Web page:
- Tesla reported record-breaking Q1 deliveries of 422,875 vehicles.
- Analysts warn price cuts alone can’t keep competition at bay.
- Even after deliveries increase, excess Teslas are piling up.
Elon Musk’s plan to boost demand for Tesla vehicles with price cuts appears to be working after the electric car company reported a 36% increase in sales in the first quarter.
This record-breaking first-quarter delivery report from comes after Tesla engaged in a series of price cuts and other purchase incentives for the last several months, a move that some investors worried would have too much adverse impact on the company’s profit margins.
Other analysts and industry experts initially wondered if Musk was using price cuts to turn Tesla’s demand problem into an advantage over his competitors.
After Tesla reported sales of 422,875 vehicles in the first three months of 2023 – most of those coming from the less-expensive Model 3 and Model Y – JP Morgan analyst Ryan Brinkman said the move by Musk appears to be paying off – so far.
“We note a +20% demand response seems needed to offset the impact of a -10% price reduction,” Brinkman wrote in a note to clients Monday, noting that delivery estimates for the year are still down as Tesla faces industry-wide challenges like higher interest rates and unique issues like increased competition.
In total this year, Tesla is aiming to build 2 million vehicles, nearly doubling its 2022 production.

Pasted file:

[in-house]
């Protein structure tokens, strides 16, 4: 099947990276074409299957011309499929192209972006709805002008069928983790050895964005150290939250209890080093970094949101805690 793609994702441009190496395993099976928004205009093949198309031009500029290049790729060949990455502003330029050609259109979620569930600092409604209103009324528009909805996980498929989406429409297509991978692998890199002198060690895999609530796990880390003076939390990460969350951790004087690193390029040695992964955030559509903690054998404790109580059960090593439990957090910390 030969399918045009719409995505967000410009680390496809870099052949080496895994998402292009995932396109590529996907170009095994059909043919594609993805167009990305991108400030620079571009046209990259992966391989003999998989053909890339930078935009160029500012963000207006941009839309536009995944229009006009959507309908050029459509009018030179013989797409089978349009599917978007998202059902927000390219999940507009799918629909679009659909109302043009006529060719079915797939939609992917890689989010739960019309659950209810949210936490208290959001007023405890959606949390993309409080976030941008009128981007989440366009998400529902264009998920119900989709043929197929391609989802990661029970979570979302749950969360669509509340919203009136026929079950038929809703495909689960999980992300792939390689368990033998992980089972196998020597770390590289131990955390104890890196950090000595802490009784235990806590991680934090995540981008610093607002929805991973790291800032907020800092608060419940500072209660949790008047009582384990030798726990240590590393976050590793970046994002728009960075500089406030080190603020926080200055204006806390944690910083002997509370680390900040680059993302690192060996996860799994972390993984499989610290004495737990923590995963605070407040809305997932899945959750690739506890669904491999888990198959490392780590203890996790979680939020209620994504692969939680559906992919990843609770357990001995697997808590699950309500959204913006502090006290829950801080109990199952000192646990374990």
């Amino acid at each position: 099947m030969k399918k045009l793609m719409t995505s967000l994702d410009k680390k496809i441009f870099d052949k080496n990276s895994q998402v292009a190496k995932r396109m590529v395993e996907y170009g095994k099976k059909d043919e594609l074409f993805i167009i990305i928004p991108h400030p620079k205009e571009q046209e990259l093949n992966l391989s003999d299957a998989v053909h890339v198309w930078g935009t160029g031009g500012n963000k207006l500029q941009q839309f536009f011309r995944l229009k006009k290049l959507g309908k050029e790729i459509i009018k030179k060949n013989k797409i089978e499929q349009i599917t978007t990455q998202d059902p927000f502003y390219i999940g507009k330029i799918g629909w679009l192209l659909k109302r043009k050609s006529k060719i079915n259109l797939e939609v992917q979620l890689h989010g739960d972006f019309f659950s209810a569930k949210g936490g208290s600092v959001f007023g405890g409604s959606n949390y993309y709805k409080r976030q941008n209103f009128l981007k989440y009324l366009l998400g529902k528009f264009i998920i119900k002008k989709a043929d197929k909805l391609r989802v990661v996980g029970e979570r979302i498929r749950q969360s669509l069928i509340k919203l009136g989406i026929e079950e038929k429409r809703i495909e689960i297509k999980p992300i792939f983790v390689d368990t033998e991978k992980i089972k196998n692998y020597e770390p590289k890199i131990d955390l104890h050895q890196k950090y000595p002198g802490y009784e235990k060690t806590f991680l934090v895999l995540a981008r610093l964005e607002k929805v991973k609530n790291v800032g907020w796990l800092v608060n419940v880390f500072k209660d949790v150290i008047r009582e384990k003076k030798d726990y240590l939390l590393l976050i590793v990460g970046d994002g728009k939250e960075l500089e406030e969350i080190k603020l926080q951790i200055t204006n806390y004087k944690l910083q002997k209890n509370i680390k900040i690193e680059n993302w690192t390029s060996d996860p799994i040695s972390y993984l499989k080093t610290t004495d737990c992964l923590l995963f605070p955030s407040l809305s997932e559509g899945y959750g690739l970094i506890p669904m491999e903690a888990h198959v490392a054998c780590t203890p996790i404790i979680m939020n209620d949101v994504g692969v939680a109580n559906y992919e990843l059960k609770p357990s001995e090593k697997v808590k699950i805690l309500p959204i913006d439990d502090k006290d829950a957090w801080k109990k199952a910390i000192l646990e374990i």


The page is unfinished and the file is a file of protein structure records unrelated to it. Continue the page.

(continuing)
Tesla design refreshes remain a top priority for investors
With these impressive delivery numbers, Tesla is on its way to becoming the mass-producer of EVs Musk has promised the company will be. But analysts warn that price cuts alone cannot stave off competition forever.
Deutsche Bank analyst Emmanuel Rosner said expected design refreshes on the Model 3 and Model Y vehicles will be important for the company to remain competitive, especially in the ultra-important Chinese EV market.
“Longer term, we continue to believe that as Tesla executes on its cost and efficiency initiatives in the next gen platform, the company will deepen its competitive moat and grow its lead in the electrification space,” Rosner wrote.
In mid-morning trading, Tesla’s stock was down about 6.4% at $194.22 per share.
For many years, Tesla has decided against expensive redesigns and model-year changeovers in favor of over-the-air updates that continuously change and improve the Tesla driving experience. But as Teslas become more ubiquitous, some analysts have warned that Musk will need to start refreshing the looks of his electric cars.
Teslas are still piling up after deliveries increased
Tesla also reported Q1 production of 440,808 vehicles, leaving a considerable gap between production and deliveries despite the increase in sales in the quarter. This is a problem many EV startups who have eschewed the traditional dealer model have experienced.
For Tesla, which has now seen production out-pace deliveries for four quarters in a row, it’s a sign to some analysts that the company still has a deeper demand problem to address.
“Continued excess production over deliveries will keep the debate going on price elasticity versus general demand weakness,” Jefferies analyst Philippe Houchois said in a note.